From how First World War colonial violence came home to what if the Soviet Union hadn’t collapsed, here are this week’s top picks in imperial and global history.
oday on the Western Front,” the German sociologist Max Weber wrote in September 1917, there “stands a dross of African and Asiatic savages and all the world’s rabble of thieves and lumpens.” Weber was referring to the millions of Indian, African, Arab, Chinese and Vietnamese soldiers and labourers, who were then fighting with British and French forces in Europe, as well as in several ancillary theatres of the first world war.
Faced with manpower shortages, British imperialists had recruited up to 1.4 million Indian soldiers. France enlisted nearly 500,000 troops from its colonies in Africa and Indochina. Nearly 400,000 African Americans were also inducted into US forces. The first world war’s truly unknown soldiers are these non-white combatants. [continue reading]
A number of the world’s political leaders are currently making a lot of fuss about their business credentials. The President of the United States is a “dealmaker.” The Prime Minister of Australia tells him on the phone that because they are both “businessmen” they understand each other and their “transactional” instincts. In other words, political exchange is not driven by any underlying ideal, but merely a quid pro quo. Although, to tell the truth, Malcolm Turnbull is less a businessman, and more, like the President of France, a banker, although Emmanuel Macron honed his “business” skills in the corridors of the Paris-based Rothschild investment bank, Turnbull at the “global” Goldman Sachs. In today’s world, both businessmen and bankers seem to fit comfortably into the business-suited profession that is politics. Trump is no banker, but his “Make America Great Again” government has been called “Government Sachs” precisely because of the number of that one bank’s alumni now responsible for governing the most powerful nation on earth.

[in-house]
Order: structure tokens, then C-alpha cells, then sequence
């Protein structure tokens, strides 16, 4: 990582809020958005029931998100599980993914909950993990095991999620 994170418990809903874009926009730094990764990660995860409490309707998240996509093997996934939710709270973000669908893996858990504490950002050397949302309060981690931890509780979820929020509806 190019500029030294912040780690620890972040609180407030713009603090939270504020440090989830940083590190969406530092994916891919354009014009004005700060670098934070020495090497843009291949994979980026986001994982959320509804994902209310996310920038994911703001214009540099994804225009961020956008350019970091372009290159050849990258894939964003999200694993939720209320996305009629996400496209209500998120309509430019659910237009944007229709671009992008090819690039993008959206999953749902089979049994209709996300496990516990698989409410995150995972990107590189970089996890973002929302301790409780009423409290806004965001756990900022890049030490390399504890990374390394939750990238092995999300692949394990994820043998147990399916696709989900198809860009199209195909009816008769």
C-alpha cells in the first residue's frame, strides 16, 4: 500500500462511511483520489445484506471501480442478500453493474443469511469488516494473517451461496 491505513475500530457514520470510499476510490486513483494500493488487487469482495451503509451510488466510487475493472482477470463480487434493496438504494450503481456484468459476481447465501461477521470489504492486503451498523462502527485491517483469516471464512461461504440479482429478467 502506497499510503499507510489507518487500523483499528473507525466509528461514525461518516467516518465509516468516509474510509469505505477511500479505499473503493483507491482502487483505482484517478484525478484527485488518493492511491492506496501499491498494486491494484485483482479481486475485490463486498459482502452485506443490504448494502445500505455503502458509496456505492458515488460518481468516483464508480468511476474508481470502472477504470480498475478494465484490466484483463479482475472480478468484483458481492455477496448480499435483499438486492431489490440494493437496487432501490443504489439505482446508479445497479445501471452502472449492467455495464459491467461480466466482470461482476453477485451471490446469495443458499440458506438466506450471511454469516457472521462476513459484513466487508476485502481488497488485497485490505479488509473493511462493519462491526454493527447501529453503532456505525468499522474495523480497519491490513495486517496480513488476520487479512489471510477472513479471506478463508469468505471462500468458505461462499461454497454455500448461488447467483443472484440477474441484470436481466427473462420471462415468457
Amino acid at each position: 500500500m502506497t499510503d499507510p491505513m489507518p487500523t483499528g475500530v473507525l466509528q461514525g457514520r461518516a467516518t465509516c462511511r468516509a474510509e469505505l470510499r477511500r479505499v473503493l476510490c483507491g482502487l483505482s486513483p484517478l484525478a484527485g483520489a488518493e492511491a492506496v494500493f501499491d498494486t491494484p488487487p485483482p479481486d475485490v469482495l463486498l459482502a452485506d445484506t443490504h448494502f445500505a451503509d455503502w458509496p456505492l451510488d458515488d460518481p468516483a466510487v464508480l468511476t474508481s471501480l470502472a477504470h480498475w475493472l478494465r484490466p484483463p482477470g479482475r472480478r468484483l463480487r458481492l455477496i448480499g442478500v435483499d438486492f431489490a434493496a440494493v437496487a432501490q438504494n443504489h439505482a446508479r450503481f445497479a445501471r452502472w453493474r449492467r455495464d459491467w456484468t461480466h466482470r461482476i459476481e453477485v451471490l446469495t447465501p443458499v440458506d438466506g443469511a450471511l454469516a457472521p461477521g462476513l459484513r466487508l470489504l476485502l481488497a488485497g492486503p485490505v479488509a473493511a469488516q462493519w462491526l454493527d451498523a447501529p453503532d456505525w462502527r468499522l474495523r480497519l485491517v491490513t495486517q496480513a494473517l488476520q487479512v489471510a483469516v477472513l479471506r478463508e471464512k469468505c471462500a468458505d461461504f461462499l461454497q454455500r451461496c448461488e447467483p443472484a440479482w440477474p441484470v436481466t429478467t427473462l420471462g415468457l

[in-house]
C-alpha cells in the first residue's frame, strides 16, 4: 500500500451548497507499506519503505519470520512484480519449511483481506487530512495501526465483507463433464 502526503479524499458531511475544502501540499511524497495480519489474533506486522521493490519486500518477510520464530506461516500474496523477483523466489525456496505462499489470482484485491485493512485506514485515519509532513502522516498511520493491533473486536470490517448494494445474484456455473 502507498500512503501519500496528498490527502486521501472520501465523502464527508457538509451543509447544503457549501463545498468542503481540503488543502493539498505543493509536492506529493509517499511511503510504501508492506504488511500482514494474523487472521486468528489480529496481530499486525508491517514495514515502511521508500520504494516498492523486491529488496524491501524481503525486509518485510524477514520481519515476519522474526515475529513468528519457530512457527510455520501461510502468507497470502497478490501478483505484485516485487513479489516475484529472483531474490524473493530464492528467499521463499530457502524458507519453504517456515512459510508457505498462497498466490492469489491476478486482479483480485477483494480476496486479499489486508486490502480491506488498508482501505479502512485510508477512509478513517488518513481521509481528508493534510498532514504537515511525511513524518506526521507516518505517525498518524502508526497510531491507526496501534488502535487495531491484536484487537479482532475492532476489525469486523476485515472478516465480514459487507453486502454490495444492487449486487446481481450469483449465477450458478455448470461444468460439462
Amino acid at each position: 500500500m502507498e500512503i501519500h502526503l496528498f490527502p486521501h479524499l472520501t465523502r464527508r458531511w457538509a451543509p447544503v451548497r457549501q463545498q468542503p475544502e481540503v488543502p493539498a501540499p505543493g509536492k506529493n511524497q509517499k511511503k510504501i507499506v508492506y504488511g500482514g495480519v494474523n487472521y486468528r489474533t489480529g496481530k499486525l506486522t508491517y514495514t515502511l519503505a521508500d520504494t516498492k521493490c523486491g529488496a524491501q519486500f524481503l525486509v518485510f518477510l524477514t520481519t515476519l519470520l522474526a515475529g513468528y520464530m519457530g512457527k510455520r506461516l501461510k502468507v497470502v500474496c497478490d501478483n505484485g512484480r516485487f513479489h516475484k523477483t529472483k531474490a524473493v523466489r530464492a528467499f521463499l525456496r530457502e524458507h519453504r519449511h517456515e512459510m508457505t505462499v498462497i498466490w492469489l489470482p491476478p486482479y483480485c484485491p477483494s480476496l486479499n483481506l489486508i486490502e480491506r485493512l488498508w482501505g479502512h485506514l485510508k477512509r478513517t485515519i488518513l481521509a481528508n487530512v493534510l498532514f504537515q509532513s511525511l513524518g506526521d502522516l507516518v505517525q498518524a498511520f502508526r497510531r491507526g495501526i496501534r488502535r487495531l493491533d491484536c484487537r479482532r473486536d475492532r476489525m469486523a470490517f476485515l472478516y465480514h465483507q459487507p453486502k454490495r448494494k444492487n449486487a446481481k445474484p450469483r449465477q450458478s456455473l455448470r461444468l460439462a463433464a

For anyone who remembers the global financial crisis of 2008, it might seem odd to see so many bankers in government, even if bankers, like businessmen, have always influenced politics. At the height of the crisis, banker had become a profession hard to admit to. After all, Goldman Sachs, it was discovered, had played a critical role in accelerating the crisis by unconscionably selling dubious mortgage-backed securities. After the collapse, there was a tendency to view bankers as the problem, not the solution. Governments put regulations into place to manage their individual and collective behaviors (Goldman Sachs was fined $5 billion, although bankers avoided individual culpability, and banks also benefited from government bailouts). In less than a decade, it might feel better to identify as a businessmen, but bankers too are unabashedly back. [continue reading]
Irrational, heroic and stupid: this was what three young people in Tokyo said when I asked them about their views on the kamikaze. “Heroic?” queried Takumi, of his younger brother Shunpei’s choice of word. “I didn’t realise you were so right wing?” It is difficult to verify the figures but it is believed that 3-4,000 Japanese pilots crashed their planes into an enemy target on purpose. Only 10% of missions were believed to be successful but they sank some 50 Allied vessels.